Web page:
Future Trends in Supply Chain

  • Syed Abdul Rehman Khan
  • Zhang Yu
Part of the EAI/Springer Innovations in Communication and Computing book series (EAISICC)


In this chapter, we have briefly discussed “future trends in supply chain management”. In the brief history of SCM we have already watched and observed several dramatic modifications in practice. On the other hand, in the next 15 or so years we are likely to see yet more dramatic vicissitudes. One thing is certain, as SCs become constantly more network-based and virtual, and as worldwide mega-trends reshape the trade and business landscape, the role of supply chain and logistics engineering in safeguarding a healthy ecological/environmental friendly future will become even more critical.


Rapid manufacturing Cloud computing Business process convergence Mass customization Corporate social responsibility Non-zero supply chains Mass production Mass marketing Information sharing Emerging mega-trends Distribution centres (DCs) EPOS Structural flexibility Network orchestration Eco-efficiency Logistics management Cost-effective Supply chains (SCs) 

In the comparatively short time that firms have been focusing on managing their end-to-end SC (supply chain), the world has changed dramatically. We have witnessed a key trend to globalized SCs, with activities that were once done in-house now outsourced, accompanied by a dramatic growth in volatility in the business environment, creating greater level of risk and disruption in supply and demand.

There can be some doubt that all these dramatic changes are only the precursor for the ever more seismic changes that possibly lie ahead. Because the SC development strategy has to be contingent on the circumstances prevailing in the global environment, it is more and more significantly important that managers of supply chain understand what the future landscape may look like. Usually, in the last couple of decades, companies have made decisions on their networks of SC based on the world as it then was. Those decisions, most times, led to a loss of flexibility and adaptability, which inhibited the ability of firms to change rapidly in response to changes in the business environment.

At the same time, we are unable to say with certainty what even the next couple of years will bring by way of change; there are few clear underlying trends which can give some sign of the backdrop to the future of SC.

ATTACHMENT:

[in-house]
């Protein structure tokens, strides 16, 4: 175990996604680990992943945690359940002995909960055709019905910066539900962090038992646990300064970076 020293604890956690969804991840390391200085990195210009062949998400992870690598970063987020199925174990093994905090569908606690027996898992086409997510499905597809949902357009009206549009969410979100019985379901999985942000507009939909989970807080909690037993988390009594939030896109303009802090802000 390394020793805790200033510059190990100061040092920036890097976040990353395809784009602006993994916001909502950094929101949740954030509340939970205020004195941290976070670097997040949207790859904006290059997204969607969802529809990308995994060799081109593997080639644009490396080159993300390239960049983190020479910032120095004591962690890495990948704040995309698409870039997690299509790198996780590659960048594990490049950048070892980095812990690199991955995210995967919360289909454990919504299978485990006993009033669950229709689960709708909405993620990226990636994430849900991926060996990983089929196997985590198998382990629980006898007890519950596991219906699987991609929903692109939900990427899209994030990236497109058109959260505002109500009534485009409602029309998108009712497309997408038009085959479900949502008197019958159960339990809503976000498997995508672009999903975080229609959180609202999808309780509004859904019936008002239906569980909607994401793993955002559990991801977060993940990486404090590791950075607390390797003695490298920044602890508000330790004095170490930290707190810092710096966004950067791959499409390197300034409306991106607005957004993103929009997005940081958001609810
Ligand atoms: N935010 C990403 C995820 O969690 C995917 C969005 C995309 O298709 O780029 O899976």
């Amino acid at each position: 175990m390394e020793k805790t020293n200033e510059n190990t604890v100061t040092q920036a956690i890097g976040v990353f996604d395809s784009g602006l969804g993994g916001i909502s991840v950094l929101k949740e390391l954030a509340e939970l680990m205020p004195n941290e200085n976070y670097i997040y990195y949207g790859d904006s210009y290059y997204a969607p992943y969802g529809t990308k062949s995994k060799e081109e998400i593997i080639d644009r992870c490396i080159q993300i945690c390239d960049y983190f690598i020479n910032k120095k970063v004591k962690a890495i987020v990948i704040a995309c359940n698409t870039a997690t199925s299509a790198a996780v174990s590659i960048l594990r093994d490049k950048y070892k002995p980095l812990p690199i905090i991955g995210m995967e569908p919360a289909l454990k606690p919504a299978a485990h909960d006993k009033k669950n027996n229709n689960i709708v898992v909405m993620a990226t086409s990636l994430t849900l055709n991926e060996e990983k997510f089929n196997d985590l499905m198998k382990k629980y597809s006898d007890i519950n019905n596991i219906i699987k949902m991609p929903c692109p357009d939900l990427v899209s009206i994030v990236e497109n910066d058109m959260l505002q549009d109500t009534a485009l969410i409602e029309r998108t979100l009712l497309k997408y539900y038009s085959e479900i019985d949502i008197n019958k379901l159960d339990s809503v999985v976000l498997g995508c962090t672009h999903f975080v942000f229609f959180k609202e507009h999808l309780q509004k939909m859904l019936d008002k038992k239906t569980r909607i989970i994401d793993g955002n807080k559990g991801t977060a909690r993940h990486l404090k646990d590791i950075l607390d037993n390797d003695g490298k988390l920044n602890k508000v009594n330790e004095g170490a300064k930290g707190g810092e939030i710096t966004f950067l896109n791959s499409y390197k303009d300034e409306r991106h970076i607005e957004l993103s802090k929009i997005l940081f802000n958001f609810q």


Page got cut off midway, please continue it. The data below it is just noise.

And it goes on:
12.1 Emerging Mega-Trends

There are several emerging trends that will affect the shape of SC in the upcoming future; perhaps the most important are those to do with changes in global consumer behaviours, spending patterns and demographics.

Several of these wealth and demographic redistribution changes are covered below:
  • An expected increase in the population of the world from somewhere in the region of 7 billion today to 9 billion by the end of 2040. At the same time, age profiles are also changing differently across regions and countries, and this, combined with cross-border migration, means that some countries’ populations will increase while others will decrease such as China, since last two decades, Chinese population are continuously increasing by decreasing trend, e.g. during 2018, Chinese government issued two baby policy, but according to the survey, Chinese people are not willing to make second baby. As a consequence, consumers’ behaviour and spending patterns are likely to change, because some markets are expected to decline and others to expand.

According to the report of the UN (United Nations), almost 50% of the world’s population live in urban areas, and, by the end of 2050, almost 70% will be city dwellers. The increase in the number of megacities–defined as having a population of more than 10 million people—will continue as the move from rural areas to urban centres accelerates. The biggest challenge of serving these massive conurbations will be an increased focus on “logistics of city” with city-specific SC solutions.
  • The trend of a redistribution of wealth from the Western and European region to the emerging economies will continue. For instance, it is calculated that over the next 20 years the United States’ share of global wealth will decline by 23 to 27, but at the same time, the global market share of Asia will increase by more than 50% of the global economy by the end of 2040. The middle classes in the emerging economies are likely to increase from 400 million to over 1 billion by the end of 2040.

The combined impact of wealth and demographic distribution changes may well make current SC arrangements less than optimal. Businesses that have well-established supply and production arrangements designed to serve the “western-centric” demand patterns that prevailed in the past may be required to substantially reconfigure their networks of SC to benefit from the fast emerging markets of India, China, Pakistan and Brazil, for instance. To show the dramatic changes in worldwide spending power already apparent, it is also calculated that Asia accounts for around one-third of global retail sales, covering 40% and 45% of all cars and cell phones sales, respectively. Undeniably, China and India performance is outstanding in Asian region and have significant impact on global supply chain as both countries are fulfilling worldwide consumer needs. These both countries have billions of customers around the globe, particularly western, Asian and African regions. If supply disruption occurs in any one of these countries, rest of world will suffer badly.